Monday, April 25, 2016

Twins Problems Are All Of Them

Here we sit, right around the end of the first month of the 2016 Major League Baseball season, and the Minnesota Twins find themselves as cellar dwellers. Not only are they dead last in the AL Central, but they've found themselves there on account of everything going wrong, at almost always the right moments.

Coming off a season in which they weren't technically eliminated from playoff contention until the final week of the season, the Twins had high hopes for the year ahead. Instead of capitalizing on that in the early going, they've taken multiple steps backwards. A roster with youth, there's been odd decisions, the bullpen has been up and down, and the offense has been near non-existent. What it's really added up to is the Twins having as many problems as they could have possibly envisioned.

First and foremost is the offense. With a lineup that was rounded out using big bats, Paul Molitor's club was expected to hit balls over the fence. A realistic chance for 200 on the season, they appear destined to finish nowhere near that mark. Just 17 to date, the Twins aren't remotely close to where good home run hitting teams have been in previous seasons.

I've done (I believe) a very consistent job of keeping track of what I've coined the Twins Power Index. In measuring strikeouts, as they relate to home runs, Minnesota has often been left empty handed. Striking out per game, more than any other team in baseball not named the Houston Astros, the Twins home run totals have lagged behind. Only a couple of guys are seeing above an acceptable amount of pitches per strikeout, and the problem as a whole hasn't gotten better.

Against the Washington Nationals in D.C. Mollie's club struck out a ridiculous 38 times over the course of two games. I saw a Twins writer or two caution that the way of the K had fallen by the wayside as, they "hardly struck out at all over the last week," and that "the sky's not falling." In a vacuum, that's probably a true sentiment, but considering the power production expected to compliment those strikeouts has not change, the problem is only looming larger.

Then, because of the lack of offense, the Twins have done nothing for what has been a respectable (maybe a little less) pitching staff. In 19 games, Neil Allen's starters have thrown nine quality starts. Of those games, only three of them have been won by the Twins. In six of nine quality starts, Minnesota failed to score more than what amounts to no more than three runs over the course of six innings.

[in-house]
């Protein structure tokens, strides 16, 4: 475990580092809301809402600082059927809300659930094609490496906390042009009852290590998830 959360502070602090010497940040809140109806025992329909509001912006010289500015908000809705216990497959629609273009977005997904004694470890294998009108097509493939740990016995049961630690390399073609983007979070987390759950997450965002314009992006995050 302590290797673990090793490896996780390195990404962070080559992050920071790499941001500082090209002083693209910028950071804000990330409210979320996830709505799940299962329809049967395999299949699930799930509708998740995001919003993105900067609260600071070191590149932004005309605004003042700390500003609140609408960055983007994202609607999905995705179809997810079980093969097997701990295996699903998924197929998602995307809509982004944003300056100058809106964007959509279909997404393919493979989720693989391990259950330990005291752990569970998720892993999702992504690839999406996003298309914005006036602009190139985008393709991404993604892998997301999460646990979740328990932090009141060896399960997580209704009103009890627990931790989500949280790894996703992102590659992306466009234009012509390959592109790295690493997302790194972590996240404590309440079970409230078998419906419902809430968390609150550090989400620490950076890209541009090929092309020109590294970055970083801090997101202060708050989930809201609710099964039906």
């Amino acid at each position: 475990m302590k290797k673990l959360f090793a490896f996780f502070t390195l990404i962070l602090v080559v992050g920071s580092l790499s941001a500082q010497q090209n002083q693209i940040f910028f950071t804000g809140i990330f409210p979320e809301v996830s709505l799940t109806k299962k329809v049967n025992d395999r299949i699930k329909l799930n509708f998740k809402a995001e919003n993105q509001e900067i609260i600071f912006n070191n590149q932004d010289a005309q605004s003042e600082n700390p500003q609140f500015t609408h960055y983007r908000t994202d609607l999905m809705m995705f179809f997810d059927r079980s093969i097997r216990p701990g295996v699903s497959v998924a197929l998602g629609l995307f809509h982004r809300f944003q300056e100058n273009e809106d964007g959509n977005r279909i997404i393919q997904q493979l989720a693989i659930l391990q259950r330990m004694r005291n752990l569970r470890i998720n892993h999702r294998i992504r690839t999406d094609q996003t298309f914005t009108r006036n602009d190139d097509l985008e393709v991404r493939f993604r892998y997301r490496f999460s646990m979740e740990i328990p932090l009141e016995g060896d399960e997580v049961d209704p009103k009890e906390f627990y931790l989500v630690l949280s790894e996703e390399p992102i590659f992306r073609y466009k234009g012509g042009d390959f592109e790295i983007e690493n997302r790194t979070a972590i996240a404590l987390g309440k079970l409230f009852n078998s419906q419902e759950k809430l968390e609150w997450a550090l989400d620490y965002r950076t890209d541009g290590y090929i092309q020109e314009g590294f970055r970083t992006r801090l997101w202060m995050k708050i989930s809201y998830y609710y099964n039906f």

When Minnesota is scoring, they aren't holding leads either. Forget about Glen Perkins who's on the DL after a week one injury. Kevin Jepsen has looked every bit the regression candidate he was poised to be, and despite some decent outings from Trevor May, his command and prowess on the mound has eluded him almost an equal amount. The bullpen was positioned to be improved, if not avoid being a liability once again, should everything break right. Unfortunately, nothing has gone that way for Minnesota.

Rounding out the group of unfortunate-isms (sure, we'll go with it), is the direction this team has seemed to take through it all. With a roster probably one year ahead of real playoff contention, the youth was going to both sink and swim. What has happened however, is confusing roster moves that don't seem to mesh with each other whatsoever.

Early on in 2016, top prospect Max Kepler was given the call to Minnesota. He started just two of 13 games at one point with the Twins, and was given no regular time. The bulk of that was while Byron Buxton was struggling, and Eddie Rosario could get nothing going. Not only was his development being stunted by not playing, but Molitor had no better clue as to what he was capable of at this level.

It took nearly moving a mountain to get Oswaldo Arcia to draw some significant starts, and now the club appears to have opened a 40 man roster spot (and depleting a realistic third catcher in the process) for aging veteran David Murphy. Unlike Kepler, Arcia, or any host of other young players, there's no hurt to having Murphy come up and sit. In needing to sign a veteran retread just to get the oomph to make a roster move though, Terry Ryan should expect to face disdain.

UPDATE: Per Mike Berardino, the Twins did in fact open up the 40 man spot to call up David Murphy. They lost John Hicks in doing so, and Murphy walked away from the organization presumably to retire. That sequence as a whole is a massive dumpster fire and highlights a really poor lack of planning.

At the end of the day, it won't matter whether Jose Berrios joins the rotation, Buxton gets it going in Triple-A, or some combination of Alex Meyer and J.T. Chargois bolster the big league pen. Right now, the Twins are doing everything wrong between the lines, and the stuff taking place outside of them is following suit.

3 comments:

  1. Why isn't Terry Ryan catching more heat for this in the press? The Hicks for Murphy move seems so short sighted. I'm trying to see what the advantage of having another mediocre outfielder is.

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  2. He should be. Losing Hicks was a bad move, and could've been avoided for someone like Pat Dean or Ryan O'Rourke. Murphy is going to come up and sit, something Kepler shouldn't be doing.

    The problem is they e already done that to Kepler for 17 games now.

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  3. Don't you just roll with Arcia/Rosario/Sano in the outfield and use Santana as the bench guy?

    Buxton and Kepler are coming back up eventually. What do you do with Murphy then?

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